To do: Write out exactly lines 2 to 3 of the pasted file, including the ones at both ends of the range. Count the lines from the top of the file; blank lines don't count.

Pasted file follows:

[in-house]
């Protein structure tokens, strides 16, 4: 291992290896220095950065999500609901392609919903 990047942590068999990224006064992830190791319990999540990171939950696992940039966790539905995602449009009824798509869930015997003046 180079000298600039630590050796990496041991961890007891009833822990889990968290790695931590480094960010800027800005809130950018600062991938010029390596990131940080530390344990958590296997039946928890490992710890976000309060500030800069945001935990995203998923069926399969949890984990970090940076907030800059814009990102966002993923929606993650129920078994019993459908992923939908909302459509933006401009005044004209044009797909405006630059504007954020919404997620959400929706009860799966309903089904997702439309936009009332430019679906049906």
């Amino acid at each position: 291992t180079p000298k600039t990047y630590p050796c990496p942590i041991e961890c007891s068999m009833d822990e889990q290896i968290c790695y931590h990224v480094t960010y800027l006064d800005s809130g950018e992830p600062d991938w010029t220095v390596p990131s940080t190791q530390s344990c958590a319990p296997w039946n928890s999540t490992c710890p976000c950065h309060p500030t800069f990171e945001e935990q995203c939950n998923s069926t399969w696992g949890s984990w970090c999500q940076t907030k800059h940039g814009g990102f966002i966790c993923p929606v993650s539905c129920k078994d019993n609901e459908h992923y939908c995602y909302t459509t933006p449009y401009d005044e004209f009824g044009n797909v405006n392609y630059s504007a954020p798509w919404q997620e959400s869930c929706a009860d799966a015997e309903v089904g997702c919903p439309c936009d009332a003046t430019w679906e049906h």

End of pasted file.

């Protein structure tokens, strides 16, 4: 291992290896220095950065999500609901392609919903 990047942590068999990224006064992830190791319990999540990171939950696992940039966790539905995602449009009824798509869930015997003046 180079000298600039630590050796990496041991961890007891009833822990889990968290790695931590480094960010800027800005809130950018600062991938010029390596990131940080530390344990958590296997039946928890490992710890976000309060500030800069945001935990995203998923069926399969949890984990970090940076907030800059814009990102966002993923929606993650129920078994019993459908992923939908909302459509933006401009005044004209044009797909405006630059504007954020919404997620959400929706009860799966309903089904997702439309936009009332430019679906049906």
């Amino acid at each position: 291992t180079p000298k600039t990047y630590p050796c990496p942590i041991e961890c007891s068999m009833d822990e889990q290896i968290c790695y931590h990224v480094t960010y800027l006064d800005s809130g950018e992830p600062d991938w010029t220095v390596p990131s940080t190791q530390s344990c958590a319990p296997w039946n928890s999540t490992c710890p976000c950065h309060p500030t800069f990171e945001e935990q995203c939950n998923s069926t399969w696992g949890s984990w970090c999500q940076t907030k800059h940039g814009g990102f966002i966790c993923p929606v993650s539905c129920k078994d019993n609901e459908h992923y939908c995602y909302t459509t933006p449009y401009d005044e004209f009824g044009n797909v405006n392609y630059s504007a954020p798509w919404q997620e959400s869930c929706a009860d799966a015997e309903v089904g997702c919903p439309c936009d009332a003046t430019w679906e049906h």